Simple Steps to Get the Juice Going Again!
Words: Jimmy Beckett
Photos: Walter Sidas
It always seems like in the heat of the action, your AEG will have an issue. Now that you’re sidelined, what do you do next? Some may kick the repair over to a local shop, sit back on the couch, drink Red Bull and watch a Ridiculousness marathon, but not this guy and I’m not going to let you either… it can all happen from your workbench. Here, I will show you how to replace your wiring harness on a V2 AEG. This goes for anyone having mechanical issues or who just wants to upgrade internals.
Diagnosing a harness issue can be difficult, so we’ll go through the checks process. A damaged switch assembly can cause a few problems such as loss in semi-automatic fire, a very long trigger pull, a runaway gun or one that just simply will not fire. Things I typically look for to diagnose this issue are as follows. First I check the fuse to be sure it is still good and intact. Next I make sure that the battery is fully charged. After that I check any connections on the gun, such as the ones to the motor; on some guns there is an inline connector in the wires for easier disassembly either in the stock or fore grip. If, after eliminating other causes and things point to your wiring harness, it’s time to get it out! We are going to fast-forward to the disassembly of the gearbox because there are so many different ways to take apart each gun. Here we have a basic an example of a gearbox similar to what you have on the workbench so let’s get started.
MISSION: Replace an AEG wire harness
DIFFICULTY LEVEL: (1-5): 3
WORK TIME: 30-45 minutes
• P1 small Phillips screwdriver
• P2 large Phillips screwdriver
• Flat head screwdriver
• 2mm hex to slide into the spring guide to stabilize the gearbox
REPLACMENT PARTS NEEDED
• V2 plunger and wiring harness
• We used a Deepfire assembly from Raptors Airsoft
First you’re going to want to take off the bolt catch (if there is one). On this VFC brand gearbox there is. Use a small Phillips to take it off its retaining screw while being careful not to lose the small spring lying underneath. Immediately after that, remove all the screws around the gearbox shell using a P2 Phillips. These screws can also be 2mm hex or Torx type screws on other brands of gearbox.
Split the gearbox halves and remove the internal parts. Take a 2mm hex wrench and place it through the spring guide to keep it from flying out. Then use your free hand to take off the upper half of the gearbox, set it aside and then slowly take the spring out. Once that’s out of the way remove the piston, cylinder nozzle and tappet it one piece, making sure not to lose the tappet spring. Take out the gears, being sure to keep the shims on the gears in the correct place and finally, take out the anti-reversal latch and spring.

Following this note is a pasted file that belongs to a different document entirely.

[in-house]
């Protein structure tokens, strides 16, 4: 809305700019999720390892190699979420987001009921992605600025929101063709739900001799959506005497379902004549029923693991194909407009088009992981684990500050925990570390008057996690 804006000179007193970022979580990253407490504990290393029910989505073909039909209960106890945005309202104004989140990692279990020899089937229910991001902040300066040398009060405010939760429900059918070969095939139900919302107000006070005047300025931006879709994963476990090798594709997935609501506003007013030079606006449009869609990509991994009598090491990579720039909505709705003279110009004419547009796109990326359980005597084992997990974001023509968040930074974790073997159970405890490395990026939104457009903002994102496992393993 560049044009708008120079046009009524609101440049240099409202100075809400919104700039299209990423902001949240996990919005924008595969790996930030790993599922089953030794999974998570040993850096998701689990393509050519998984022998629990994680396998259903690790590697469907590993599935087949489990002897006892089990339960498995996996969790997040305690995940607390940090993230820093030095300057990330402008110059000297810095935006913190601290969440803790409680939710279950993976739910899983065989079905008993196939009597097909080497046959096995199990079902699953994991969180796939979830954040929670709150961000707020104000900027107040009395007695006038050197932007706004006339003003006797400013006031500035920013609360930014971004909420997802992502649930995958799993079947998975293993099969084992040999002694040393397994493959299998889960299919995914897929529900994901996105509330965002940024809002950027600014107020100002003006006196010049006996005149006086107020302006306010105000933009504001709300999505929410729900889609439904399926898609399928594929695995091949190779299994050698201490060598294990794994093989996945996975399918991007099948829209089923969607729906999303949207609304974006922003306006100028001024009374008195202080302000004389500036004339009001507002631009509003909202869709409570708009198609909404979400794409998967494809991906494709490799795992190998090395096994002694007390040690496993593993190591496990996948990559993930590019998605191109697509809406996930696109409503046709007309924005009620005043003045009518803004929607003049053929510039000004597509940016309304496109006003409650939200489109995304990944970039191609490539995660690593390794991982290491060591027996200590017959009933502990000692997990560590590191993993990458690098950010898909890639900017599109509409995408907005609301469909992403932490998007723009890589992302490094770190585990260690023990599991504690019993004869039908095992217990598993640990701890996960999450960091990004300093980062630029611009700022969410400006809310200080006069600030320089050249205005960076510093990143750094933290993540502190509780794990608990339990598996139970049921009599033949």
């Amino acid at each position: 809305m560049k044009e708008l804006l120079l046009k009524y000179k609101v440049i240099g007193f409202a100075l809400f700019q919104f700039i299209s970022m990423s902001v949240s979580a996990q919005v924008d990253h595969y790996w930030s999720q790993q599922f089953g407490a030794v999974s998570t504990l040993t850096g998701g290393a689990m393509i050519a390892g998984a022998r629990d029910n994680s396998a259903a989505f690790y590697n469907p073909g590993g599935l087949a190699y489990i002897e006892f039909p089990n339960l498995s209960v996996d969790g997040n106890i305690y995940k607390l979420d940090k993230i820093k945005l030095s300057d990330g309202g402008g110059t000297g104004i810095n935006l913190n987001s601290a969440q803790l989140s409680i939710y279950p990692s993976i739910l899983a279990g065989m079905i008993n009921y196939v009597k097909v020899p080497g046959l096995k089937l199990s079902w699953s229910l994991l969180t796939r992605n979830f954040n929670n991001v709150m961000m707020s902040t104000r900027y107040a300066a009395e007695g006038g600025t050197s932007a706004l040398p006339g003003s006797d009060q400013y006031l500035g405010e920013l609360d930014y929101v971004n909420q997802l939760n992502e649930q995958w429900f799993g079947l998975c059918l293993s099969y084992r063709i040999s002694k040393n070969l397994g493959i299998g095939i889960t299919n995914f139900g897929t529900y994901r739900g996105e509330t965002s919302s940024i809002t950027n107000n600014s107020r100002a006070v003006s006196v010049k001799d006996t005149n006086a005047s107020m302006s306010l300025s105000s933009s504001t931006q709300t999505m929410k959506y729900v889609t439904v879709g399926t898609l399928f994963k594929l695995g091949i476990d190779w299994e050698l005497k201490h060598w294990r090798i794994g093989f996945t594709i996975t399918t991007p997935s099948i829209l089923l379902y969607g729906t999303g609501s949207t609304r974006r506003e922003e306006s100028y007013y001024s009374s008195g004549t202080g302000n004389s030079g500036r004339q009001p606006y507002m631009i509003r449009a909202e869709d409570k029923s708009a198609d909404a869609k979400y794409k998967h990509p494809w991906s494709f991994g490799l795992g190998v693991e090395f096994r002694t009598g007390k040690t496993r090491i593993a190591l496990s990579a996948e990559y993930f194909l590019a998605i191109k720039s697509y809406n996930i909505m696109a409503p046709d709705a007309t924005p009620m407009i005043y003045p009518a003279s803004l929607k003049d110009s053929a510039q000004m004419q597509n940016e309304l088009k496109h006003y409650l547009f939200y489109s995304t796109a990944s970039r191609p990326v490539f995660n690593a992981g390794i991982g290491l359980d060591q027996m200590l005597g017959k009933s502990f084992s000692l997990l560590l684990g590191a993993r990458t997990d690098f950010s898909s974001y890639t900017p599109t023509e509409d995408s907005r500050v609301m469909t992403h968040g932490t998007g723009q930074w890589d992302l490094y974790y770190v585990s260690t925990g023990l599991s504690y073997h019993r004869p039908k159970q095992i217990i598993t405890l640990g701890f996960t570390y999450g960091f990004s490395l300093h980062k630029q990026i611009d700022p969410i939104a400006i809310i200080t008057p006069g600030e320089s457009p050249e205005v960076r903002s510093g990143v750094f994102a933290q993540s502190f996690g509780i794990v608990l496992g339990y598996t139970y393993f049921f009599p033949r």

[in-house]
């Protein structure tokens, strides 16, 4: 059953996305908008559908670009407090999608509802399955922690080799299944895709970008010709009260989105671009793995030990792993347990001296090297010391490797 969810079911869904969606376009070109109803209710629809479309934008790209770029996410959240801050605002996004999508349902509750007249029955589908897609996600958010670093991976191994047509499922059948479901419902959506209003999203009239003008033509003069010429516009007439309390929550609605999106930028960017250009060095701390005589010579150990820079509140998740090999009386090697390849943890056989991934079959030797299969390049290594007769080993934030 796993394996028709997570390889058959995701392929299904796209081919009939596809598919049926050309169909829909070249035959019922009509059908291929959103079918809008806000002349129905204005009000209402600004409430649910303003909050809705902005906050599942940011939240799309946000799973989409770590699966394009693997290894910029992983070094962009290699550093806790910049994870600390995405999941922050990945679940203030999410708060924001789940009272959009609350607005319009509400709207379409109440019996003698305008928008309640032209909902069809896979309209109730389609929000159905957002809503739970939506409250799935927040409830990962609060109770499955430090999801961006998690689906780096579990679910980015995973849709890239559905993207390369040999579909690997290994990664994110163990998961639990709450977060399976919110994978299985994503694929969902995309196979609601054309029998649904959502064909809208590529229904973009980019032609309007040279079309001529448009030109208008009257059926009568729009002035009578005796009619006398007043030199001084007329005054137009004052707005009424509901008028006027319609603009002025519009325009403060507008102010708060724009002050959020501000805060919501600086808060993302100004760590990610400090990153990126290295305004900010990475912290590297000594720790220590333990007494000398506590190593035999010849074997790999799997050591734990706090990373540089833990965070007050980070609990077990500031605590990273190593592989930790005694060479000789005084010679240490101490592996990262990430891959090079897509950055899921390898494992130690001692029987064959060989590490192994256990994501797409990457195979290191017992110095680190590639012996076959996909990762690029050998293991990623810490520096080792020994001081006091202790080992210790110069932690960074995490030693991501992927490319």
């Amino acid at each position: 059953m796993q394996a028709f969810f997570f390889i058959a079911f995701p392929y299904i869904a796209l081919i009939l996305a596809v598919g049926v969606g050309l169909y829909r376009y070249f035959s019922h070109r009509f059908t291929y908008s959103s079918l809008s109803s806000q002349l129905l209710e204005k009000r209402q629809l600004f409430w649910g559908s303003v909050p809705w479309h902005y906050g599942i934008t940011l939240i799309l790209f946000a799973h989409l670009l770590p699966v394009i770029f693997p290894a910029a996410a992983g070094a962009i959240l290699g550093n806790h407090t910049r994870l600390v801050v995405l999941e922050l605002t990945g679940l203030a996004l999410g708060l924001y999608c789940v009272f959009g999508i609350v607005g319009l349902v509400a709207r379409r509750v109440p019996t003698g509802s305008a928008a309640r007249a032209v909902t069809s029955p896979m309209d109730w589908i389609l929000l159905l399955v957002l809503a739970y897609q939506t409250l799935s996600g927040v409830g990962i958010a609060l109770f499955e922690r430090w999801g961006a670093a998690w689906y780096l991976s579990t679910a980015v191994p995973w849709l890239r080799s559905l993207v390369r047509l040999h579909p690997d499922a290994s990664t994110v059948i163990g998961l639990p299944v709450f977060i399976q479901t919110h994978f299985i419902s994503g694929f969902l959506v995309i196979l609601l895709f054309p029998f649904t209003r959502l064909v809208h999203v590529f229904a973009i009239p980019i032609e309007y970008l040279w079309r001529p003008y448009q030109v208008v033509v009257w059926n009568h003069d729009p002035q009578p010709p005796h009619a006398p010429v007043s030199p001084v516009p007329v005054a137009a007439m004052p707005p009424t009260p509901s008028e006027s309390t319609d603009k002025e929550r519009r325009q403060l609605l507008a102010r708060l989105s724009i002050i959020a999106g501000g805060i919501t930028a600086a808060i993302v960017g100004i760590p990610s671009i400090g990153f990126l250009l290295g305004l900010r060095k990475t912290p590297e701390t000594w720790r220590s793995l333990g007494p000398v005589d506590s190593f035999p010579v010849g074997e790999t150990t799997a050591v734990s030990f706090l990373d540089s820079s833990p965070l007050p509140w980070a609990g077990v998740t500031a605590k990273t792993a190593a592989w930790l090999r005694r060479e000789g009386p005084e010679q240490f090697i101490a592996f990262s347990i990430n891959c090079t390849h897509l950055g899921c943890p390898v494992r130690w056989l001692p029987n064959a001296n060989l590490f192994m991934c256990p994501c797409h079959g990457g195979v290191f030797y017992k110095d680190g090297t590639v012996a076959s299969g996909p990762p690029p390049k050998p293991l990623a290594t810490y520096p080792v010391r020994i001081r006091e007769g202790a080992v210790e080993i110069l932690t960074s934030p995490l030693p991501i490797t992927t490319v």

Now it’s time to identify the problem. Here are a few examples of what to look for in the way of damage. On your plunger assembly the two brass tabs can be bent apart and are not making adequate contact with the plunger itself (small moving part), the return spring on the top of the unit could be broken, the tabs could be burned to the point of disintegration or the small notch on the back side could be chewed up from the cutoff lever (no semi-auto).
Sometimes you can get lucky and simply push the two small tabs closer together, which will cause the circuit to close sooner, making for a shorter pull on the trigger. Too much and it can lock the plunger in place and the gun will fire longer than desired. Unfortunately if the unit is burned, melted or in overall poor condition, I recommend replacing it. If your wiring is in good shape like mine is, just replace this section by unsoldering the old unit, dropping the new one in and resoldering it to the old wires.
If you are adding in the new wiring harness and wires, you will need to be sure to place the wires correctly in the gearbox. Keep the wire that crosses the gap near the motor underneath the other wires. Make sure that when you place the wires in the grooves you are pushing them deeply into the grooves but be sure not to strip or damage the wires. This can cause the gun to fire on its own or damage your battery and new harness.
Be sure all parts are set securely into place and that the motor leads are in the right places. Red wire to the front and black wire to the back. Also be sure that the correct connector is on there as well, whether you use Tamiya or Deans.
You can now re-install the components of your gearbox and close it up. Be sure all shims are in the right place and everything is aligned properly. Snug up the gearbox screws and be sure to tighten the bolt catch as well.
You can test the gearbox wiring by attaching the power wire to your battery and then plugging in your motor. Be sure to hold the motor keeping the pinion gear away from hitting anything. Tap the trigger and the motor should turn over. If it does, you are ready to re-assemble your AEG. If not you need to check all connections and be sure the plunger is sliding freely in and out of the trigger tabs. If it does work then you can re-assemble the rest of your AEG and hit the field again.